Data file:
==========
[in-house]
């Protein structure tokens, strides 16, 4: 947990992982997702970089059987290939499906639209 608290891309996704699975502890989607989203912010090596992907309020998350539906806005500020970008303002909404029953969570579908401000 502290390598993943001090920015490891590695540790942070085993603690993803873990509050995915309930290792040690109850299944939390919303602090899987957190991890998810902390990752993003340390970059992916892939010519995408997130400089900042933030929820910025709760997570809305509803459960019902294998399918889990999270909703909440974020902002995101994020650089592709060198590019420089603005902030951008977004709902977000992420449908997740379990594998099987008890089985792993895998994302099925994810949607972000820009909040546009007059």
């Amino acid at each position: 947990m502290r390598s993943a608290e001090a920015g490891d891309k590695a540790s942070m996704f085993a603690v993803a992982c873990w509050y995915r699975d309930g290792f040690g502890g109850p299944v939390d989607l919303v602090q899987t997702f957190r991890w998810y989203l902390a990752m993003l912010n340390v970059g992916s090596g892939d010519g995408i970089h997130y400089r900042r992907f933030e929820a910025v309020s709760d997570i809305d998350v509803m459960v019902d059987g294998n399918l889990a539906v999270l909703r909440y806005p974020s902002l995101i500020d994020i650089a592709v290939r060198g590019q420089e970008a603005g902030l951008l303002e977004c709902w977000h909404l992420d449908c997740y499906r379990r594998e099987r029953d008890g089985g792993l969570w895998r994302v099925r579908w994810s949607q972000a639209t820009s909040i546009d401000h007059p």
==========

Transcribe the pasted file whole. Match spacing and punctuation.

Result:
[in-house]
């Protein structure tokens, strides 16, 4: 947990992982997702970089059987290939499906639209 608290891309996704699975502890989607989203912010090596992907309020998350539906806005500020970008303002909404029953969570579908401000 502290390598993943001090920015490891590695540790942070085993603690993803873990509050995915309930290792040690109850299944939390919303602090899987957190991890998810902390990752993003340390970059992916892939010519995408997130400089900042933030929820910025709760997570809305509803459960019902294998399918889990999270909703909440974020902002995101994020650089592709060198590019420089603005902030951008977004709902977000992420449908997740379990594998099987008890089985792993895998994302099925994810949607972000820009909040546009007059």
């Amino acid at each position: 947990m502290r390598s993943a608290e001090a920015g490891d891309k590695a540790s942070m996704f085993a603690v993803a992982c873990w509050y995915r699975d309930g290792f040690g502890g109850p299944v939390d989607l919303v602090q899987t997702f957190r991890w998810y989203l902390a990752m993003l912010n340390v970059g992916s090596g892939d010519g995408i970089h997130y400089r900042r992907f933030e929820a910025v309020s709760d997570i809305d998350v509803m459960v019902d059987g294998n399918l889990a539906v999270l909703r909440y806005p974020s902002l995101i500020d994020i650089a592709v290939r060198g590019q420089e970008a603005g902030l951008l303002e977004c709902w977000h909404l992420d449908c997740y499906r379990r594998e099987r029953d008890g089985g792993l969570w895998r994302v099925r579908w994810s949607q972000a639209t820009s909040i546009d401000h007059p």